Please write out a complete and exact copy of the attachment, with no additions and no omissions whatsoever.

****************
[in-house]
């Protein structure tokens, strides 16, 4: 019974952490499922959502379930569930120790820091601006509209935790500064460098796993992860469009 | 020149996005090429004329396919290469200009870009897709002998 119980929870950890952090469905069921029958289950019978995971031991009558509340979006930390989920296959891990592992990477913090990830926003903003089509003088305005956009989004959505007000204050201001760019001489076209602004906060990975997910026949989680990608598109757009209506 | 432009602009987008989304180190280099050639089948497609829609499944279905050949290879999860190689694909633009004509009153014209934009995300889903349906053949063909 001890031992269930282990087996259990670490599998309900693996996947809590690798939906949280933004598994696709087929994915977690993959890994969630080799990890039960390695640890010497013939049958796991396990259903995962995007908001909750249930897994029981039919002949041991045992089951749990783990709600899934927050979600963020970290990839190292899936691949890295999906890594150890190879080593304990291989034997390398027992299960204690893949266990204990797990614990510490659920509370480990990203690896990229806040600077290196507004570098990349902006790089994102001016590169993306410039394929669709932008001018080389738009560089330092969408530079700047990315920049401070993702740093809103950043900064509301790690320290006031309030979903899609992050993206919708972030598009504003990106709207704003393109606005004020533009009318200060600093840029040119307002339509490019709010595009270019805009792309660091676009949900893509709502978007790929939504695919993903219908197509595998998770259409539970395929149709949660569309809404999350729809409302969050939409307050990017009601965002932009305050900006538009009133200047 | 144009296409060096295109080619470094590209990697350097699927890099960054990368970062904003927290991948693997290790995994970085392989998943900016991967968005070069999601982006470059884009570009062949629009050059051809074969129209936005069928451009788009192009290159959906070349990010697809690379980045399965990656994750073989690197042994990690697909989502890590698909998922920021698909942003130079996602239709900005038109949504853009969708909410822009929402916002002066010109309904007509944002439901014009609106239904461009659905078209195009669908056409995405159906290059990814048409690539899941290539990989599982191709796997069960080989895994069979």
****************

[in-house]
């Protein structure tokens, strides 16, 4: 019974952490499922959502379930569930120790820091601006509209935790500064460098796993992860469009 | 020149996005090429004329396919290469200009870009897709002998 119980929870950890952090469905069921029958289950019978995971031991009558509340979006930390989920296959891990592992990477913090990830926003903003089509003088305005956009989004959505007000204050201001760019001489076209602004906060990975997910026949989680990608598109757009209506 | 432009602009987008989304180190280099050639089948497609829609499944279905050949290879999860190689694909633009004509009153014209934009995300889903349906053949063909 001890031992269930282990087996259990670490599998309900693996996947809590690798939906949280933004598994696709087929994915977690993959890994969630080799990890039960390695640890010497013939049958796991396990259903995962995007908001909750249930897994029981039919002949041991045992089951749990783990709600899934927050979600963020970290990839190292899936691949890295999906890594150890190879080593304990291989034997390398027992299960204690893949266990204990797990614990510490659920509370480990990203690896990229806040600077290196507004570098990349902006790089994102001016590169993306410039394929669709932008001018080389738009560089330092969408530079700047990315920049401070993702740093809103950043900064509301790690320290006031309030979903899609992050993206919708972030598009504003990106709207704003393109606005004020533009009318200060600093840029040119307002339509490019709010595009270019805009792309660091676009949900893509709502978007790929939504695919993903219908197509595998998770259409539970395929149709949660569309809404999350729809409302969050939409307050990017009601965002932009305050900006538009009133200047 | 144009296409060096295109080619470094590209990697350097699927890099960054990368970062904003927290991948693997290790995994970085392989998943900016991967968005070069999601982006470059884009570009062949629009050059051809074969129209936005069928451009788009192009290159959906070349990010697809690379980045399965990656994750073989690197042994990690697909989502890590698909998922920021698909942003130079996602239709900005038109949504853009969708909410822009929402916002002066010109309904007509944002439901014009609106239904461009659905078209195009669908056409995405159906290059990814048409690539899941290539990989599982191709796997069960080989895994069979």